In 1856, while in Sacramento, California, Judge Curtis married Miss Susan L. Frost, of New Haven, Connecticut, who at that time was one of the popular school-teachers in Sacramento. The marriage was a most happy one, and their union was blessed with five children. E. L. Curtis, the eldest, served as territorial secretary, acting governor and register of the land office, taking a leading part in public affairs, but his brilliant career was terminated by death in 1890. Anna, the only daughter, is the wife of Dr. J. K. DuBois, a physician of Boise; and the younger sons are William R., John J. and Henry C. Mrs. Curtis and her children, with the exception of the eldest son, survive the husband and father and are yet residents of the capital city, where the Judge made his home for thirty years. He was a life-long Republican in his political affiliations, was a member of Ada Lodge, No. 3, I. O. O. F., and of the Pioneers of the Pacific Coast. His death occurred December 29, 1895. Faultless in honor, fearless in conduct, stainless in reputation, —such was his life record. His scholarly attainments, his statesmanship, his reliable judgment and his charming powers of conversation would have enabled him to ably fill and grace any position, however exalted, and he was no less honored in public than loved in private life.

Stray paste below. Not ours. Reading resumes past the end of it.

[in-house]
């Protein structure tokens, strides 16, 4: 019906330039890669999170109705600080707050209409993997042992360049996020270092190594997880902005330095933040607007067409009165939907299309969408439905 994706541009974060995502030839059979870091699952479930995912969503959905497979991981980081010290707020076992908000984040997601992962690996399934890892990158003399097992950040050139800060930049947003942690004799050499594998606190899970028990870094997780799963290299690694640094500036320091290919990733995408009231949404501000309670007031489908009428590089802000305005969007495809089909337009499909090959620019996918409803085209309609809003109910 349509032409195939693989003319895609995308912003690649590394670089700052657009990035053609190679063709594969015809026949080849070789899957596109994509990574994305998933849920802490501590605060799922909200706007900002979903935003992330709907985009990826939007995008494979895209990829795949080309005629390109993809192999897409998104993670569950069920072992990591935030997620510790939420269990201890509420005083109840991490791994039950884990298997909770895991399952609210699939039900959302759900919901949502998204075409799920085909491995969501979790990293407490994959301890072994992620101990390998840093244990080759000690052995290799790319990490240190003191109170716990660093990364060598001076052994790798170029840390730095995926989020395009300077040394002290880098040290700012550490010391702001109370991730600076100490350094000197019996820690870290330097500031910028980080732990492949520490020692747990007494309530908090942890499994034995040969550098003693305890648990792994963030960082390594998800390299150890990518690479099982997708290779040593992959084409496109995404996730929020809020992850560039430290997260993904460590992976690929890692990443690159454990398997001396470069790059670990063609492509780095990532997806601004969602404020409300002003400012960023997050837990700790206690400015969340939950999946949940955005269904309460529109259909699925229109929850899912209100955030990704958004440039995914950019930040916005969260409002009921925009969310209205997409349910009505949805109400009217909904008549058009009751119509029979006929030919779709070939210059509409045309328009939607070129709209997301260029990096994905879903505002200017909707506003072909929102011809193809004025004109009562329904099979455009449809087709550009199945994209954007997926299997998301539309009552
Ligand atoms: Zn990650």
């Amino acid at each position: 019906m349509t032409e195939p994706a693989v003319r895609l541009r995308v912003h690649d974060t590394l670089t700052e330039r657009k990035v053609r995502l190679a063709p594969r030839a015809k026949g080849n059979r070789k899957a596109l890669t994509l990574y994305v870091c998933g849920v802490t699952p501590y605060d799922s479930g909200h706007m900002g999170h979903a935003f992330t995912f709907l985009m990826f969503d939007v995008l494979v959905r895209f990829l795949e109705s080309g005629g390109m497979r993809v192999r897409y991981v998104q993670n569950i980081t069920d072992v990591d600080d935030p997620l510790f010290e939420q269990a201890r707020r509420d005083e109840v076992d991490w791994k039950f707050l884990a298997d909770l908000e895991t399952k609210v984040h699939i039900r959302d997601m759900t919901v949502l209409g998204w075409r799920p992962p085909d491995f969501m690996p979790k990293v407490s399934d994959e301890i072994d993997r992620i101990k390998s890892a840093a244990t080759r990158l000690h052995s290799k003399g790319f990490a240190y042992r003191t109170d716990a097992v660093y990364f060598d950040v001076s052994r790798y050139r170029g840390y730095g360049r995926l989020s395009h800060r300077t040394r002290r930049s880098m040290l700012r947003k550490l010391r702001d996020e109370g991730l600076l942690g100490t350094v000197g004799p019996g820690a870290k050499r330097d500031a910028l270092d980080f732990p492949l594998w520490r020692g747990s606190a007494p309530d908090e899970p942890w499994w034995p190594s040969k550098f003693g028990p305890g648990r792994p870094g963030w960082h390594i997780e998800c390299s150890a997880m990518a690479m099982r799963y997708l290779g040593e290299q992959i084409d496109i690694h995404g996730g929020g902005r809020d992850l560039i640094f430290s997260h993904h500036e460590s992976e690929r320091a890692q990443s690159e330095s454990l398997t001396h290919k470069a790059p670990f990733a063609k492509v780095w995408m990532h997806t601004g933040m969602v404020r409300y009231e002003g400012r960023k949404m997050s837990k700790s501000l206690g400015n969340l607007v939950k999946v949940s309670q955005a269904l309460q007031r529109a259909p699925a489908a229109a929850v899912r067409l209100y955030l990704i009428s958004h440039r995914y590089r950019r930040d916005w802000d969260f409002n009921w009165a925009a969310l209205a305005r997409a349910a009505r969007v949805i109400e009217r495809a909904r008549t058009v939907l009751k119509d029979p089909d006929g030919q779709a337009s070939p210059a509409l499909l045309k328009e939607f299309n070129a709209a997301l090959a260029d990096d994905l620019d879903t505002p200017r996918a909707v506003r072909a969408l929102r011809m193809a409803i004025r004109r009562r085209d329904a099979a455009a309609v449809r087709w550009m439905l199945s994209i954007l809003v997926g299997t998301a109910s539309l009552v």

[Source: An Illustrative History of Idaho; By Lewis Publishing Co.; Publ. 1899; Transcribed and submitted to Genealogy Trails by Andrea Stawski Pack.]